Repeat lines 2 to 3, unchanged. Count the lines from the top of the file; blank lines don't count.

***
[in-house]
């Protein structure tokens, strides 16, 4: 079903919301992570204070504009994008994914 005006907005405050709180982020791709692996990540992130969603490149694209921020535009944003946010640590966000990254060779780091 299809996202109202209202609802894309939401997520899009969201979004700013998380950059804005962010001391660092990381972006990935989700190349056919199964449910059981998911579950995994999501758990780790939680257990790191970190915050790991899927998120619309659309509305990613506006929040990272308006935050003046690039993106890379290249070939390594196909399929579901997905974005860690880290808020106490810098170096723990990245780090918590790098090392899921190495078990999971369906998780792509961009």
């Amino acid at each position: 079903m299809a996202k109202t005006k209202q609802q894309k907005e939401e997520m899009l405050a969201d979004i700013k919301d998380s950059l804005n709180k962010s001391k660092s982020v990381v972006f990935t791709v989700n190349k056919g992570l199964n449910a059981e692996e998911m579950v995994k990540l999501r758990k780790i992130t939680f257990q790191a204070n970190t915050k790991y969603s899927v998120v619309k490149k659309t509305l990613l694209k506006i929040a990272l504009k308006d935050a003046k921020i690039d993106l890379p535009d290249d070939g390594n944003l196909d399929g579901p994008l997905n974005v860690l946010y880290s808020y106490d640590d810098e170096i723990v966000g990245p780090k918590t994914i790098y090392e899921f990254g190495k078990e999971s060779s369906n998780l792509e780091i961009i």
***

């Protein structure tokens, strides 16, 4: 079903919301992570204070504009994008994914 005006907005405050709180982020791709692996990540992130969603490149694209921020535009944003946010640590966000990254060779780091 299809996202109202209202609802894309939401997520899009969201979004700013998380950059804005962010001391660092990381972006990935989700190349056919199964449910059981998911579950995994999501758990780790939680257990790191970190915050790991899927998120619309659309509305990613506006929040990272308006935050003046690039993106890379290249070939390594196909399929579901997905974005860690880290808020106490810098170096723990990245780090918590790098090392899921190495078990999971369906998780792509961009």
């Amino acid at each position: 079903m299809a996202k109202t005006k209202q609802q894309k907005e939401e997520m899009l405050a969201d979004i700013k919301d998380s950059l804005n709180k962010s001391k660092s982020v990381v972006f990935t791709v989700n190349k056919g992570l199964n449910a059981e692996e998911m579950v995994k990540l999501r758990k780790i992130t939680f257990q790191a204070n970190t915050k790991y969603s899927v998120v619309k490149k659309t509305l990613l694209k506006i929040a990272l504009k308006d935050a003046k921020i690039d993106l890379p535009d290249d070939g390594n944003l196909d399929g579901p994008l997905n974005v860690l946010y880290s808020y106490d640590d810098e170096i723990v966000g990245p780090k918590t994914i790098y090392e899921f990254g190495k078990e999971s060779s369906n998780l792509e780091i961009i």